The Shadows of the Body

My father came home
With a stack of X-ray films.
He went into his office and put them
Up, one-by-one,
In front of the light.
I sat behind,
And watched as the light formed
Bones and stomachs and necks.
Puzzle pieces glowing.
He called me over,
Look at this
He swallowed a coin.
And there I saw a shekel –
Small circular shadow in the light.
But you wouldn’t know the currency
From the image.
I gaped as I imagined,
Which of my classmates was this?
My world was confined to my kindergarten.
If anything happened,
It must have been there.
A war, a holiday, a storm,
Confined to my nap-room.

Last week my father sat in his office,
In front of the computer screen
Glowing with bones and stomachs and necks.
He called me down to see,
Look at this
She swallowed a butter knife.
And there I saw, with clear-cut precision,
The long shadow in the light.
But you wouldn’t know her reasons
From the image.
I gaped as I imagined
What that must have felt like.
What thoughts led her to this,
What fears.
A war, a holiday, a storm,
Confined to her mind.


We Search the Horizon

A painting with a quotation from the beautiful mind Dr. Rita Charon (specifically, her book Narrative Medicine: Honoring the Stories of Illness)

We search the horizon … seeking ways to recognize ourselves and those around us, yearning to place ourselves within space and time (and infinity), dramatizing our stuborn beliefs that life means something and that we ourselves matter.

Rita Charon Painting



a medical condition
where blood clot formation is reduced, resulting in:
a tendency to bleed after minor trauma

minor trauma

I wonder if the silence between us
is shared or
plastered onto our collective togetherness
like a sharp wallpaper that
seems to only give you paper cuts

that won’t stop bleeding.

Is it possible to stop remembering the hurt, already?
Stop bleeding, already.

Dizzy. Hypovolemic shock


Finding Softness

The skin on her hands peeled in small flakes, hesitant to fall.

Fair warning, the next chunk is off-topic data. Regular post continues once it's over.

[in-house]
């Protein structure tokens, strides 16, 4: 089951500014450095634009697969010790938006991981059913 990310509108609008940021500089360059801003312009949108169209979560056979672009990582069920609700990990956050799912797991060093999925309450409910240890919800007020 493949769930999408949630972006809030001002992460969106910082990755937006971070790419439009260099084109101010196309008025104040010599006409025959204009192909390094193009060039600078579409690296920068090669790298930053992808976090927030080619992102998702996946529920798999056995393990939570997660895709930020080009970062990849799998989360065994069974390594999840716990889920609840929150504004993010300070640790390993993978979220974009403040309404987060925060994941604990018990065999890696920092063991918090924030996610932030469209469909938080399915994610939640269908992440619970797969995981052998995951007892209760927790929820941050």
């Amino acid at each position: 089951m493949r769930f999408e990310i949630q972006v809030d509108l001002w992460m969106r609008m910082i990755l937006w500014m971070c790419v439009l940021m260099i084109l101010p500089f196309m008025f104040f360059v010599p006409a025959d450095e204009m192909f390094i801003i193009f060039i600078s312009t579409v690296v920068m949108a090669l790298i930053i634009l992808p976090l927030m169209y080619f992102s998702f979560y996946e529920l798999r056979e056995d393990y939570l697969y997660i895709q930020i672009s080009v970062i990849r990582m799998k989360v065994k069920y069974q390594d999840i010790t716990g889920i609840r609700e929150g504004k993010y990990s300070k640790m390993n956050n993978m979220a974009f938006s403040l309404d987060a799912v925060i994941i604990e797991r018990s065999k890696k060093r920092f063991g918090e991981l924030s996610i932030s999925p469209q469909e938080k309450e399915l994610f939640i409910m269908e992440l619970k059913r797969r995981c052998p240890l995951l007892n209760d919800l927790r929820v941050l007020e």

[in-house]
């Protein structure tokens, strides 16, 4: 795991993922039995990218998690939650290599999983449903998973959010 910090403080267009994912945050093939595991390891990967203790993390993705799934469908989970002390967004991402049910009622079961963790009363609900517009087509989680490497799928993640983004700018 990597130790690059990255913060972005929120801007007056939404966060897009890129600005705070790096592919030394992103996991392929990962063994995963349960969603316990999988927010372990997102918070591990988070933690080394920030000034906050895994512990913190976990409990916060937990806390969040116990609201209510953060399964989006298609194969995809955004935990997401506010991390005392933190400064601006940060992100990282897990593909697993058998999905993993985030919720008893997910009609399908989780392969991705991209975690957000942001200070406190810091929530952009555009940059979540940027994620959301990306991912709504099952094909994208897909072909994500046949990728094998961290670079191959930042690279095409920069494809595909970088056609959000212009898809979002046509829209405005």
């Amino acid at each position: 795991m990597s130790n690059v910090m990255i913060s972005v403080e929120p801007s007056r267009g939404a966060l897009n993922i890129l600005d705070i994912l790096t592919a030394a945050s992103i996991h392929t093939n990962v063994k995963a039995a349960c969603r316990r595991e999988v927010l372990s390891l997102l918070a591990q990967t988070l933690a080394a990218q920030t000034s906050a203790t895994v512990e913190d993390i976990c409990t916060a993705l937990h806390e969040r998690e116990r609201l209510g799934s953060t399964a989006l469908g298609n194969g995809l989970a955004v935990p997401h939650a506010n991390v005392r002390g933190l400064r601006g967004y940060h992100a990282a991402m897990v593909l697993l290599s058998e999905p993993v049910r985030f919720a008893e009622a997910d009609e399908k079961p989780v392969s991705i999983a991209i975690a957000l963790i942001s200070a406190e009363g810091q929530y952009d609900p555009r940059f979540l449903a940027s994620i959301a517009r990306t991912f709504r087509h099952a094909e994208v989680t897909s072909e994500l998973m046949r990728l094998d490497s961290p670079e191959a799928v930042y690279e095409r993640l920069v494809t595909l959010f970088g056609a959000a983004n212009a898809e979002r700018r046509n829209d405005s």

Amongst the flakes were small wounds, spots of dried blood.
In the few spots missing both flakes and wounds, the skin was pink.

I held this hand in mine.
I held this skin to mine.

I filled my palm with hand cream, circling
her knuckles and the flakes

She closed her eyes and smiled.


I Almost Said (It’s okay to cry.)

The visitor’s chair had sheets on it
So I sat down on her walker.
I asked what I always ask first (How is your day going?)
She said what she always says first (It’s okay)
Then she added (But my sister didn’t show up. She was supposed to
visit me.)
I try to make her feel better (I’m sorry. She’ll visit soon?
Maybe one of your other siblings can visit too?)

The woman in front of me burst into tears on the hospital bed.
(She’s the only one that visits me.)
She wiped the tears with her hand still underneath her sheet.
I shift closer. I am sitting on her bed. She is sobbing with her mouth open.
Her tears fill the bags beneath her eyes.
I bring her a tissue and the skin sags with each dabbing.

The IV tube blocks her hand from mine (It hurts; they just put it in a few minutes ago.
The nurse had bad fingers.)
I remain seated without much to say. ( )
Doctors walk by.


Abdomen was Unremarkable

I am tumbling through my internal organs
Looking for a sweet
enough to cushion my own punches
from within.

I bounce from wall to wall and from tissue to t-
Unable to internalize my own self
Unable to integrate into my own being
Smoothly enough that I might feel whole,
Quickly enough that I might not get lost
In dissolution.